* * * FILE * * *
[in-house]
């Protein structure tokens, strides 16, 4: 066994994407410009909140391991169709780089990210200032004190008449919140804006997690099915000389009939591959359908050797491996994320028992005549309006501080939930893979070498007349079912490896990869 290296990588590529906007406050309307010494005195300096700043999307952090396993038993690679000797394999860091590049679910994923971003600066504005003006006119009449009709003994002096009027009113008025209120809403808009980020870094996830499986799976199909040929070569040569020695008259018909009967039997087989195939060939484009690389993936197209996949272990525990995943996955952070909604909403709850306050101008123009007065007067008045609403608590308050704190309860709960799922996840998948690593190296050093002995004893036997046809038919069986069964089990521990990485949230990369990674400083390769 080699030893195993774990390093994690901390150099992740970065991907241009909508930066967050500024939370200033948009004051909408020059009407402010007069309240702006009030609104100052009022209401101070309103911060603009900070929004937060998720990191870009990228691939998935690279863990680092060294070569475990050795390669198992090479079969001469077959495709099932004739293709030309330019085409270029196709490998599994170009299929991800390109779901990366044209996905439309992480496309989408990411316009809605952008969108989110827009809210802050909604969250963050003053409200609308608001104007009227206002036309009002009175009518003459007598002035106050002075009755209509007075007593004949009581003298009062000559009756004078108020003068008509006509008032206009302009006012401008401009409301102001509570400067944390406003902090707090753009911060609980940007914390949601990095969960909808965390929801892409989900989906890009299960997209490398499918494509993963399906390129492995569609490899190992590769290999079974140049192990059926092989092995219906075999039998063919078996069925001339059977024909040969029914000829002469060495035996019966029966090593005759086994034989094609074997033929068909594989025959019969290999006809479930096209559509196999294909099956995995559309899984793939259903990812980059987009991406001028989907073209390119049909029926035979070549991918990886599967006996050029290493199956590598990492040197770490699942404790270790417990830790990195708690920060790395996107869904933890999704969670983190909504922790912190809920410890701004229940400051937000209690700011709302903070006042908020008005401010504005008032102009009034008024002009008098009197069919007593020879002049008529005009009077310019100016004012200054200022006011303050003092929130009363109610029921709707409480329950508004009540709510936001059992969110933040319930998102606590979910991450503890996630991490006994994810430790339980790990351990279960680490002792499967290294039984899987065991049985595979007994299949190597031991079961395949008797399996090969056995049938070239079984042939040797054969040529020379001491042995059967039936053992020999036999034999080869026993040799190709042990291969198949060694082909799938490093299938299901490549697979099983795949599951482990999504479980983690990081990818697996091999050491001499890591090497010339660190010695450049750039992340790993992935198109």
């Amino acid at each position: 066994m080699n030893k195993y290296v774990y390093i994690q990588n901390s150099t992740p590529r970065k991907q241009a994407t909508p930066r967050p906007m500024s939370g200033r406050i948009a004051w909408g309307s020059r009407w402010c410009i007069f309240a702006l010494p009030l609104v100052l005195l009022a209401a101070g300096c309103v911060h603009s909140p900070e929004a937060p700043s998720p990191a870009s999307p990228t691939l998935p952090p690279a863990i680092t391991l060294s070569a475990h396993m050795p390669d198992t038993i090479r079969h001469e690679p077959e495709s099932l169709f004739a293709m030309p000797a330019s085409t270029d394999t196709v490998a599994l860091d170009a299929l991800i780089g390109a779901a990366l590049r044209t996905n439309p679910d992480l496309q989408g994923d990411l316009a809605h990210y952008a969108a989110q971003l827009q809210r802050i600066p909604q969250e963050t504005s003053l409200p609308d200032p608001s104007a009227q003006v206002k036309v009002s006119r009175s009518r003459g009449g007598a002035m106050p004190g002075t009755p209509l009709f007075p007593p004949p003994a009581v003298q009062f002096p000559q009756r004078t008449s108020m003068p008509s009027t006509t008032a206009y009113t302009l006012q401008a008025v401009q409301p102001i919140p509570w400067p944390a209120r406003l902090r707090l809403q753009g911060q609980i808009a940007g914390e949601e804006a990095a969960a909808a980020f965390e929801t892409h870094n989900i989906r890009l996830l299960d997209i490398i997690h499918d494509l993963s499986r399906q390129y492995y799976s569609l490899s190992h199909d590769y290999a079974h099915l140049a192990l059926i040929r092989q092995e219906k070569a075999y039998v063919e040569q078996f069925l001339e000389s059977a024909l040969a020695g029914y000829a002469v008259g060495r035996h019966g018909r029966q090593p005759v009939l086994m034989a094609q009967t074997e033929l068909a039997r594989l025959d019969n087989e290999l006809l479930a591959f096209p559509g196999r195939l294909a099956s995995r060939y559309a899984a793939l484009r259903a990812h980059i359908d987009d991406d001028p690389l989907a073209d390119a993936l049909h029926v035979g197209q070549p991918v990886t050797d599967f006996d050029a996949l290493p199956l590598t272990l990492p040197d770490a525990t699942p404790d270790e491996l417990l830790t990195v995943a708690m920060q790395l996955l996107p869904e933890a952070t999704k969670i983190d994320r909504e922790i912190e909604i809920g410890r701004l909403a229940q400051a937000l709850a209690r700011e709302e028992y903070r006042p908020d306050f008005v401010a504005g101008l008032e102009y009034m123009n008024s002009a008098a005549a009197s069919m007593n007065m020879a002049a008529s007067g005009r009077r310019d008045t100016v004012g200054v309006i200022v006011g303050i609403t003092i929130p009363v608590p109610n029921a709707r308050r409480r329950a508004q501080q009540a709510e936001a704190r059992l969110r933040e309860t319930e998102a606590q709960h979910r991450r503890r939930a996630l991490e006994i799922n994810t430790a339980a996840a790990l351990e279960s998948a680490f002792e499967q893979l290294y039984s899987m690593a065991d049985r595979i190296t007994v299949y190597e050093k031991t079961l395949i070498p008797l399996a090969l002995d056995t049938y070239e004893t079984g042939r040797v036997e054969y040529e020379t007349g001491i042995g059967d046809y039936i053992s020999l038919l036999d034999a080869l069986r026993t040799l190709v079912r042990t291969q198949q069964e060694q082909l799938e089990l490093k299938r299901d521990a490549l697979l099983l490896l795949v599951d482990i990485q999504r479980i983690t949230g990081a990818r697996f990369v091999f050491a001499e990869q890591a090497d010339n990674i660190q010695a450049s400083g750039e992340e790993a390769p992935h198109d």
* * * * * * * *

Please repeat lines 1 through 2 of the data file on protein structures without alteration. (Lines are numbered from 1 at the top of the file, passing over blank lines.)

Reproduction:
[in-house]
């Protein structure tokens, strides 16, 4: 066994994407410009909140391991169709780089990210200032004190008449919140804006997690099915000389009939591959359908050797491996994320028992005549309006501080939930893979070498007349079912490896990869 290296990588590529906007406050309307010494005195300096700043999307952090396993038993690679000797394999860091590049679910994923971003600066504005003006006119009449009709003994002096009027009113008025209120809403808009980020870094996830499986799976199909040929070569040569020695008259018909009967039997087989195939060939484009690389993936197209996949272990525990995943996955952070909604909403709850306050101008123009007065007067008045609403608590308050704190309860709960799922996840998948690593190296050093002995004893036997046809038919069986069964089990521990990485949230990369990674400083390769 080699030893195993774990390093994690901390150099992740970065991907241009909508930066967050500024939370200033948009004051909408020059009407402010007069309240702006009030609104100052009022209401101070309103911060603009900070929004937060998720990191870009990228691939998935690279863990680092060294070569475990050795390669198992090479079969001469077959495709099932004739293709030309330019085409270029196709490998599994170009299929991800390109779901990366044209996905439309992480496309989408990411316009809605952008969108989110827009809210802050909604969250963050003053409200609308608001104007009227206002036309009002009175009518003459007598002035106050002075009755209509007075007593004949009581003298009062000559009756004078108020003068008509006509008032206009302009006012401008401009409301102001509570400067944390406003902090707090753009911060609980940007914390949601990095969960909808965390929801892409989900989906890009299960997209490398499918494509993963399906390129492995569609490899190992590769290999079974140049192990059926092989092995219906075999039998063919078996069925001339059977024909040969029914000829002469060495035996019966029966090593005759086994034989094609074997033929068909594989025959019969290999006809479930096209559509196999294909099956995995559309899984793939259903990812980059987009991406001028989907073209390119049909029926035979070549991918990886599967006996050029290493199956590598990492040197770490699942404790270790417990830790990195708690920060790395996107869904933890999704969670983190909504922790912190809920410890701004229940400051937000209690700011709302903070006042908020008005401010504005008032102009009034008024002009008098009197069919007593020879002049008529005009009077310019100016004012200054200022006011303050003092929130009363109610029921709707409480329950508004009540709510936001059992969110933040319930998102606590979910991450503890996630991490006994994810430790339980790990351990279960680490002792499967290294039984899987065991049985595979007994299949190597031991079961395949008797399996090969056995049938070239079984042939040797054969040529020379001491042995059967039936053992020999036999034999080869026993040799190709042990291969198949060694082909799938490093299938299901490549697979099983795949599951482990999504479980983690990081990818697996091999050491001499890591090497010339660190010695450049750039992340790993992935198109």